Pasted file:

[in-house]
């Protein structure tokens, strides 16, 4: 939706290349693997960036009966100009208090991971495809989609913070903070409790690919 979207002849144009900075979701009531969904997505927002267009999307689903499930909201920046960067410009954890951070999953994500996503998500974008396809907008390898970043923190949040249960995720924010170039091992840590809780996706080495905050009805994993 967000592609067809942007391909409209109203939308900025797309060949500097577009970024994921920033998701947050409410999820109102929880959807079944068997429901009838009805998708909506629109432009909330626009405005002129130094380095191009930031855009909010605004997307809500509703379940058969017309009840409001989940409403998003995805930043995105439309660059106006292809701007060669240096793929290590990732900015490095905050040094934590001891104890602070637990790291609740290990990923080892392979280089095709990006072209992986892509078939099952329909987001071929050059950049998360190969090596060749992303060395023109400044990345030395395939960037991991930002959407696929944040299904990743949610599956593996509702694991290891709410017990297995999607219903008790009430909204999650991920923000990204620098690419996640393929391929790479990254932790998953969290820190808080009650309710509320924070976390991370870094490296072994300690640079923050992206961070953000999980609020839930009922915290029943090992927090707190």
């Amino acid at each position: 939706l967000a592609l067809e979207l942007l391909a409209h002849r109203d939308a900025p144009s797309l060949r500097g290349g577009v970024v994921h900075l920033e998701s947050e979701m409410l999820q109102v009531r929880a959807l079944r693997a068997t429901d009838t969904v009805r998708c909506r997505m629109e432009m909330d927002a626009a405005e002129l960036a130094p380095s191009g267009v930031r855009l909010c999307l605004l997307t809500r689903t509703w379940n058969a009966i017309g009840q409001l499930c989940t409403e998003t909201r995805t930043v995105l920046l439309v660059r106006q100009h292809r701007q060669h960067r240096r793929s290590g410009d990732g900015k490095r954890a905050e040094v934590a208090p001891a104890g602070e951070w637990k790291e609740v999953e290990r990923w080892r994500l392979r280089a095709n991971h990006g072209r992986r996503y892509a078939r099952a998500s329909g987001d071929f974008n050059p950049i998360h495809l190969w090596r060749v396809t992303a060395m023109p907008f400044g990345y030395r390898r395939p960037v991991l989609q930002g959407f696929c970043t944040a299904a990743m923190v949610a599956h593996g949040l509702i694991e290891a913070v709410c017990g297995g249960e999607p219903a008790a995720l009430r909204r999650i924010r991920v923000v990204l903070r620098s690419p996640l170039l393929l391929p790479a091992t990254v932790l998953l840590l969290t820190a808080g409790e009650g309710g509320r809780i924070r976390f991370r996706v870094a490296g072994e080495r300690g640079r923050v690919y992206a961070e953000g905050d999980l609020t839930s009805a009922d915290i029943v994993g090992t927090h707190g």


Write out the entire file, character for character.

[in-house]
């Protein structure tokens, strides 16, 4: 939706290349693997960036009966100009208090991971495809989609913070903070409790690919 979207002849144009900075979701009531969904997505927002267009999307689903499930909201920046960067410009954890951070999953994500996503998500974008396809907008390898970043923190949040249960995720924010170039091992840590809780996706080495905050009805994993 967000592609067809942007391909409209109203939308900025797309060949500097577009970024994921920033998701947050409410999820109102929880959807079944068997429901009838009805998708909506629109432009909330626009405005002129130094380095191009930031855009909010605004997307809500509703379940058969017309009840409001989940409403998003995805930043995105439309660059106006292809701007060669240096793929290590990732900015490095905050040094934590001891104890602070637990790291609740290990990923080892392979280089095709990006072209992986892509078939099952329909987001071929050059950049998360190969090596060749992303060395023109400044990345030395395939960037991991930002959407696929944040299904990743949610599956593996509702694991290891709410017990297995999607219903008790009430909204999650991920923000990204620098690419996640393929391929790479990254932790998953969290820190808080009650309710509320924070976390991370870094490296072994300690640079923050992206961070953000999980609020839930009922915290029943090992927090707190």
């Amino acid at each position: 939706l967000a592609l067809e979207l942007l391909a409209h002849r109203d939308a900025p144009s797309l060949r500097g290349g577009v970024v994921h900075l920033e998701s947050e979701m409410l999820q109102v009531r929880a959807l079944r693997a068997t429901d009838t969904v009805r998708c909506r997505m629109e432009m909330d927002a626009a405005e002129l960036a130094p380095s191009g267009v930031r855009l909010c999307l605004l997307t809500r689903t509703w379940n058969a009966i017309g009840q409001l499930c989940t409403e998003t909201r995805t930043v995105l920046l439309v660059r106006q100009h292809r701007q060669h960067r240096r793929s290590g410009d990732g900015k490095r954890a905050e040094v934590a208090p001891a104890g602070e951070w637990k790291e609740v999953e290990r990923w080892r994500l392979r280089a095709n991971h990006g072209r992986r996503y892509a078939r099952a998500s329909g987001d071929f974008n050059p950049i998360h495809l190969w090596r060749v396809t992303a060395m023109p907008f400044g990345y030395r390898r395939p960037v991991l989609q930002g959407f696929c970043t944040a299904a990743m923190v949610a599956h593996g949040l509702i694991e290891a913070v709410c017990g297995g249960e999607p219903a008790a995720l009430r909204r999650i924010r991920v923000v990204l903070r620098s690419p996640l170039l393929l391929p790479a091992t990254v932790l998953l840590l969290t820190a808080g409790e009650g309710g509320r809780i924070r976390f991370r996706v870094a490296g072994e080495r300690g640079r923050v690919y992206a961070e953000g905050d999980l609020t839930s009805a009922d915290i029943v994993g090992t927090h707190g």